You Don’t Know What You Don’t Know
I say this a lot because I think it’s important to remember, and sometimes I forget. It’s also important to remember that people around you don’t know what they don’t know either. When it comes to the little things in life, most everyday issues come down to one thing: miscommunication. That, and assumptions (or, not communicating).
I believe offering information when it’s truly helpful and seeking information when you need it can help fill in missing pieces and really help to smooth miscommunication. This also helps us remember that communication goes two ways, encouraging more action and empathy on and for both sides.
If Things Seem One-Sided
Through my own experiences, I’ve learned over the years that some people don’t offer all the information available to others for a range of reasons – from forgetting to, unfortunately, wanting to set others up to fail. In those cases, we can’t control those around us, but we can make our concerns known. If things don’t improve, change the one thing you can – yourself – and leave the situation.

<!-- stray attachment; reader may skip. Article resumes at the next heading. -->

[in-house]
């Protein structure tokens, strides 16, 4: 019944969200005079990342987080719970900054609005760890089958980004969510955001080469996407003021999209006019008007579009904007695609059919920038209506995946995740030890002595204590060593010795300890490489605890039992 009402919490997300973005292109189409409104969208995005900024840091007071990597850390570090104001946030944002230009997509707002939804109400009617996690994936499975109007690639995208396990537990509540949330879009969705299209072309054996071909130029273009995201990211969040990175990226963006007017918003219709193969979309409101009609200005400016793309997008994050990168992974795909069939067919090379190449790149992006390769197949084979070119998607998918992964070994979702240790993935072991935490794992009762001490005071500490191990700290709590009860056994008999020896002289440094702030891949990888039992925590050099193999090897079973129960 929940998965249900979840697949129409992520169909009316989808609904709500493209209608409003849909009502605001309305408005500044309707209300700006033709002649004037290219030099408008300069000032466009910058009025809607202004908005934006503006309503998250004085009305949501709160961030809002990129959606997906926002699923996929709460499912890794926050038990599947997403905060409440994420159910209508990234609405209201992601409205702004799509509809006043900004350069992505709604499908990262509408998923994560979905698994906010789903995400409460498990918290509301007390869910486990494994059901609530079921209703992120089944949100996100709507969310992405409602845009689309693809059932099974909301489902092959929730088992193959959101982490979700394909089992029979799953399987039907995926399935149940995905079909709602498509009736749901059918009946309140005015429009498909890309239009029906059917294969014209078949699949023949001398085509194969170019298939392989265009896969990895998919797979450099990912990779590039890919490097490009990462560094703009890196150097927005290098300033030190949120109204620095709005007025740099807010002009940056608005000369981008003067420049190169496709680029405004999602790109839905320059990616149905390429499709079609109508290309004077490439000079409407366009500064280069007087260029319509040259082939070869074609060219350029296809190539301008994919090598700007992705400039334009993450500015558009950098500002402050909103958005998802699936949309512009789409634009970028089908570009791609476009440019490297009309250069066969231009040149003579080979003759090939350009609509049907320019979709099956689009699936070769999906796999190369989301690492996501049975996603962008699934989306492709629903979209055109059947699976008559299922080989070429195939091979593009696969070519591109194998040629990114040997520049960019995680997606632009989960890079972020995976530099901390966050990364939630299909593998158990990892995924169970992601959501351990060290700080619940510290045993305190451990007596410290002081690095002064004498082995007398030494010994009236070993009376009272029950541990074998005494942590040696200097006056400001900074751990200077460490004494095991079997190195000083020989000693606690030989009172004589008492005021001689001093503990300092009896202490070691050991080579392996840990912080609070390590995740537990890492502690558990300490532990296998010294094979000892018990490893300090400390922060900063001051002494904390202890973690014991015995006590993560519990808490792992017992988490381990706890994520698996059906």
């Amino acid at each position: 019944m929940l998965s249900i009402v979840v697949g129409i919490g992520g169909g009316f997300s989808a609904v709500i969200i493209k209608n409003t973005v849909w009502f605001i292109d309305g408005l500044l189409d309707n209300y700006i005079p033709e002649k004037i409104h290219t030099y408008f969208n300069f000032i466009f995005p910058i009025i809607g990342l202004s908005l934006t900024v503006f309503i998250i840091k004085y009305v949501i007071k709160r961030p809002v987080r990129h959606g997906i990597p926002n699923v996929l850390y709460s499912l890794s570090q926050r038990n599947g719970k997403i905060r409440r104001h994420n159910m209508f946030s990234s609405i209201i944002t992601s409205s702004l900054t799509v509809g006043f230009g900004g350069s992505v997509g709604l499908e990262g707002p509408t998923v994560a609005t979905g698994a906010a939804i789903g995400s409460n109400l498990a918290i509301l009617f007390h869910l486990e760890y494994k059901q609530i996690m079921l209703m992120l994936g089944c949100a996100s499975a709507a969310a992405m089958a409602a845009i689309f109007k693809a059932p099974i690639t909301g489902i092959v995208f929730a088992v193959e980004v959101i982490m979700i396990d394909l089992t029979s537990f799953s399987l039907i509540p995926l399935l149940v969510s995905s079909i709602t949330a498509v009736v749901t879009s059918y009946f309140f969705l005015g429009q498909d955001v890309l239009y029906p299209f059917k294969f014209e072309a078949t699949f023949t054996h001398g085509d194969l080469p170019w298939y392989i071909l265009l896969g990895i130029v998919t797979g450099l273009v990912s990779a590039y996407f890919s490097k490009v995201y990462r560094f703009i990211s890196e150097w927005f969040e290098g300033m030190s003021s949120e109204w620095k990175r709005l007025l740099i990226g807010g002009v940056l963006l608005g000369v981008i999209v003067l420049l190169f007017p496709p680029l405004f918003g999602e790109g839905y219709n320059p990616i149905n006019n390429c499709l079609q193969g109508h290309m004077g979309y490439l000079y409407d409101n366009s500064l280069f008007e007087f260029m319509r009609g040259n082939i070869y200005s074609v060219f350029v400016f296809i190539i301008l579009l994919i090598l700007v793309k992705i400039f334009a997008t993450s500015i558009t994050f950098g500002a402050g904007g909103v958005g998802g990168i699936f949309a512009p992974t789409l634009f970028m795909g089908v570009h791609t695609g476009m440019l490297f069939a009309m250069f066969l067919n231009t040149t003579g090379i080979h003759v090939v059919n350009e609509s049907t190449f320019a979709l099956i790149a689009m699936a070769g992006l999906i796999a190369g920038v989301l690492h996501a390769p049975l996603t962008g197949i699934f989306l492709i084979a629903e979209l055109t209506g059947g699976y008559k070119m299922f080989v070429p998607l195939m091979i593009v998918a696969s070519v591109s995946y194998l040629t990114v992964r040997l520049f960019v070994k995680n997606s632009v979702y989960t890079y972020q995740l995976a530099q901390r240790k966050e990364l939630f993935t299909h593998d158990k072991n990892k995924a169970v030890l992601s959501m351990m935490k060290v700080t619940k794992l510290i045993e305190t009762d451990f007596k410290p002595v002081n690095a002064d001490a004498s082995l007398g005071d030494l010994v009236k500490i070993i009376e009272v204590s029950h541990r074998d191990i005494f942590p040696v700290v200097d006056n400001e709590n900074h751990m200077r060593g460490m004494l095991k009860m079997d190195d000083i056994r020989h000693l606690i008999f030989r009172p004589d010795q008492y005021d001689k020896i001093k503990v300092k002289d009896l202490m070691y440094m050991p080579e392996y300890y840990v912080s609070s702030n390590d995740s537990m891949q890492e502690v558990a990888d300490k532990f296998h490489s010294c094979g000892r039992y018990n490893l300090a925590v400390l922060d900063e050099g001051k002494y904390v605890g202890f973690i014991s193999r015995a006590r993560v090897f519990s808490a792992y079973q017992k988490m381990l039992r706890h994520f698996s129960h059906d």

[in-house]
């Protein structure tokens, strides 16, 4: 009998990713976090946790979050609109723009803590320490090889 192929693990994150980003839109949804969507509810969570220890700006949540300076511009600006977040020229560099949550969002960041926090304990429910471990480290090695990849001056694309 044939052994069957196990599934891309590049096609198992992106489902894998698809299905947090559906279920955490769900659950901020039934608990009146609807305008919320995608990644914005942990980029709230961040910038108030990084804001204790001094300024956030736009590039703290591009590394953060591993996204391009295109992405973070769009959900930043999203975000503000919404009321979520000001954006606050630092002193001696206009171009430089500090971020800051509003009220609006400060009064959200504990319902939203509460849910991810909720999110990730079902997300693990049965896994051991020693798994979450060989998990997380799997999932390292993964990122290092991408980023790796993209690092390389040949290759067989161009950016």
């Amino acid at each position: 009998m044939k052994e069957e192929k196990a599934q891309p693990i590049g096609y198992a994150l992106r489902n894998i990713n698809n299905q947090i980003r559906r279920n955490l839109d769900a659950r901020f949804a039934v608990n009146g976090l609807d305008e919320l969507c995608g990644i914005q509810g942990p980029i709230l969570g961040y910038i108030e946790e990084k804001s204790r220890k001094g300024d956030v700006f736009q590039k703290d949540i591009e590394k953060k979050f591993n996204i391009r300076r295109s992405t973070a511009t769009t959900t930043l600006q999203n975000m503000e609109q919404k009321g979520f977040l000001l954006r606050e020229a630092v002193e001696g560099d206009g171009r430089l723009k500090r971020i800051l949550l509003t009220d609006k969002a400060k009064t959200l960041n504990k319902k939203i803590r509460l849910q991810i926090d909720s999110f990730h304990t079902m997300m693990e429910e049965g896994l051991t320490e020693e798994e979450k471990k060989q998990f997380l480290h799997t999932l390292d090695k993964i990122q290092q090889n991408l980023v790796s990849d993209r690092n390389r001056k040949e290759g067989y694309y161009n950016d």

So In the End, What Do We Do?
We’re humans, we can do a lot of amazing things but reading minds is not one of them. Sometimes it’s hard to take into consideration and determine what we know and how that varies for those around us. That’s not to dismiss the important skills of deduction, research and problem solving, but sometimes they just don’t apply. Sometimes we, and others, just need more information.
Do what you can to get the information you need and be proud of yourself when you recognize that you’ve learned something new. Like one of my favorite Maya Angelou quotes:
Do the best you can until you know better. Then when you know better, do better.
– Maya Angelou